A good number of years ago, my husband and I attended a large church. This church had a great number of activities, classes and ministries. One of the classes that I enjoyed attending was one particular adult Sunday school class. In this class, there were a number of middle-aged and older adults, some of whom really enjoyed discussing and arguing together about the finer points of the Bible. Some of these people were really knowledgeable about Scripture, about archeology and about ancient culture, and they could argue their points to beat the band. Did I mention that a number of them were lawyers?  People who were well trained to argue and press their points firmly. Even pouncing upon and verbally trapping their adversaries.

While I enjoyed this verbal sparring on occasion, this got a bit tiresome. Instead of huddling together, talking among ourselves inside a church classroom, I wanted to go out into the community and talk with others about the love of God. I wanted to show people how much God loves them.

That’s the situation in the Gospel of Luke. The Rabbi Jesus was having another one of His religious conversations, about the finer points of the Mosaic Law Code. Yes, Jesus knew the Law of Moses backwards and forwards. He knew the Hebrew Scriptures intimately. Yet, so did many of the religious leaders who asked Jesus question after question. Especially this religious lawyer who asked Jesus several questions. I believe this lawyer was well trained to argue and press his points firmly. Even pouncing upon and verbally trapping his adversaries.

I love this compassion series that I have been using for our summer sermon series. The Illustrated Children’s Ministry has done a tremendous job of translating the weekly Bible passages into an understandable story that anyone can understand. I bet we all know passages from the Bible that are so difficult. Not these Scripture passages! These Bible translations are straightforward so that anyone from 5 to 95 can easily understand them.

Let’s listen to the beginning of Luke 10, starting at verse 25: “A man who knew a whole lot about religious laws came to Jesus with a question. He said, “Teacher, how do I really, truly, live with God?”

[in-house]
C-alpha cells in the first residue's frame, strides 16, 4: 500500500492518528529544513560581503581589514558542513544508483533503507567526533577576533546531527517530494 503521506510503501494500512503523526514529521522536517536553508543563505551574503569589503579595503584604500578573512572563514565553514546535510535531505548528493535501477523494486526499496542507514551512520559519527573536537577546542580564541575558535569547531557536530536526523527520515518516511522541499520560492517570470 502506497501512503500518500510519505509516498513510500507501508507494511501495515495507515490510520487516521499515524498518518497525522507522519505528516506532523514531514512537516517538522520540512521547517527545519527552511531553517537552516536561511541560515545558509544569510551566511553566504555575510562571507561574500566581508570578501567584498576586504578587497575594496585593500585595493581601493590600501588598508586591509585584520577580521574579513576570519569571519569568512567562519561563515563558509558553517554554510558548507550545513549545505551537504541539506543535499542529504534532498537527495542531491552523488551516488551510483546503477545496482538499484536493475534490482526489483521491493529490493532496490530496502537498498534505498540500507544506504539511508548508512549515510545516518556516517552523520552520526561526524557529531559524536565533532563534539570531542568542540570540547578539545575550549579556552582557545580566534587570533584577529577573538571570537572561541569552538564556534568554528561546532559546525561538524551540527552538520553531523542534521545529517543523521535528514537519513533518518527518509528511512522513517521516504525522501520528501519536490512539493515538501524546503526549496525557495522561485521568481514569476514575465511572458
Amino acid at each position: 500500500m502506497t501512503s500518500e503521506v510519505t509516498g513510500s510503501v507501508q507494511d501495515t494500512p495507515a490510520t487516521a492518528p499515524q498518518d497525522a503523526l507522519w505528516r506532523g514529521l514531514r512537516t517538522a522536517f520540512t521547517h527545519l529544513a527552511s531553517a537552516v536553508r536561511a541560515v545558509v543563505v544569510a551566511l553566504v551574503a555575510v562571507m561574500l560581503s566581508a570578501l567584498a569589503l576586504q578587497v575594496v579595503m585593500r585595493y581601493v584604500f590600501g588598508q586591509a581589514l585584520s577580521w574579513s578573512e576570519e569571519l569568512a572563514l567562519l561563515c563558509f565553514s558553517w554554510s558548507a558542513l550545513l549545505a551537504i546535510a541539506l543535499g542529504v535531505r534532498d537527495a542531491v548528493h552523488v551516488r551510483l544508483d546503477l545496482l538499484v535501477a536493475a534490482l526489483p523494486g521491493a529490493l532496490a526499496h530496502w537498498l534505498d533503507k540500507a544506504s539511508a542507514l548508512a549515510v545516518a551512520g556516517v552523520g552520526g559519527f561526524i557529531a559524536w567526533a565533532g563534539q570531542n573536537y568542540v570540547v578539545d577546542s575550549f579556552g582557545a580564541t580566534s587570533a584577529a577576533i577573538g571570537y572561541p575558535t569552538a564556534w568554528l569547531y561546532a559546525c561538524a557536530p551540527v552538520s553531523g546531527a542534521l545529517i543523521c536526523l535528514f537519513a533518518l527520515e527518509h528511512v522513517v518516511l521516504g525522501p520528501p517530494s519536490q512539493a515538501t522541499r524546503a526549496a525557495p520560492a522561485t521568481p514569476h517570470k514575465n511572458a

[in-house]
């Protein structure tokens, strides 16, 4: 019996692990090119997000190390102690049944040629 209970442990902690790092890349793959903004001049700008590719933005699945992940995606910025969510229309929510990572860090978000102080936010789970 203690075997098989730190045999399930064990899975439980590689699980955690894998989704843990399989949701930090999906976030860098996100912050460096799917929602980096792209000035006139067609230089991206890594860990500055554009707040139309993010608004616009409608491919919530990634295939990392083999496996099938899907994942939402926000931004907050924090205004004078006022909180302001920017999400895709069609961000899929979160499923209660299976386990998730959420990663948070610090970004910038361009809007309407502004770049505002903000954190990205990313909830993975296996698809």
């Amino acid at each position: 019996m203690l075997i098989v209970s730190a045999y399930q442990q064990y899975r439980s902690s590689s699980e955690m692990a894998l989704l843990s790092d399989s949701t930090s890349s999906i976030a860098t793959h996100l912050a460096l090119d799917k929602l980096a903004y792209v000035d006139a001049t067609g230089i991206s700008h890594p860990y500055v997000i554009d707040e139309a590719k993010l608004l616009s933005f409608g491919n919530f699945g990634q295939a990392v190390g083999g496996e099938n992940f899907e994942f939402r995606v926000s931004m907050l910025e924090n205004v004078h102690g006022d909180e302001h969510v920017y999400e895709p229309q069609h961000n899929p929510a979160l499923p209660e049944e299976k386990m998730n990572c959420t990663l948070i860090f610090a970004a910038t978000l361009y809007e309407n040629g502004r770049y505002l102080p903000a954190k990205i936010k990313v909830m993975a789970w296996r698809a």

“Jesus asked him, “Well, what does God’s law say? How do you understand it?” The man answered him, “It says to love God, completely—with heart and soul and strength and mind—and to love your neighbor like your own self.” And Jesus said to him, “That’s it! Do that, and you’ll have the life you’re asking about.”

That’s the initial question the lawyer asks. How does he—how do we—really, truly, live with God? Jesus responds with the question, “What does God’s law say?”

I recently preached a sermon about this all-important two-part law: we love God completely, the vertical part of love, and we love our neighbor like our own selves, the horizontal part of love. That is distilling all of God’s many commands in the Bible down to the foundation, the very core of what God expects from us. That two-part command is enough for another sermon. Indeed, many sermons have been preached on this bible verse!

But, wait, there’s more. The religious lawyer wasn’t done with the Rabbi Jesus yet. He goes a step further, and asks another question. I am not certain whether he wanted to trick Jesus, and make Him trip up verbally, or whether the lawyer felt really convicted, and wanted to justify himself.

What does our Scripture passage say? “Still wondering, the man asked, “But who exactly is my neighbor?” And in response, Jesus told this story.”

We all know the story of the Good Samaritan. A certain man—an anonymous, undefined man, so we are not sure where he fit in the social order—this man was beaten up and left for dead while he was traveling. He is identified only by what happened to him.

Two fellow travelers came upon him, on the side of the road. One was a priest, an important religious man. He looked at the hurt guy from a distance, and then turned and went on his way. The second was a Levite, another important lay leader at a synagogue. He also looked at the hurt guy from a distance. He, too, crossed to the other side of the road and passed by the guy who was lying in a ditch.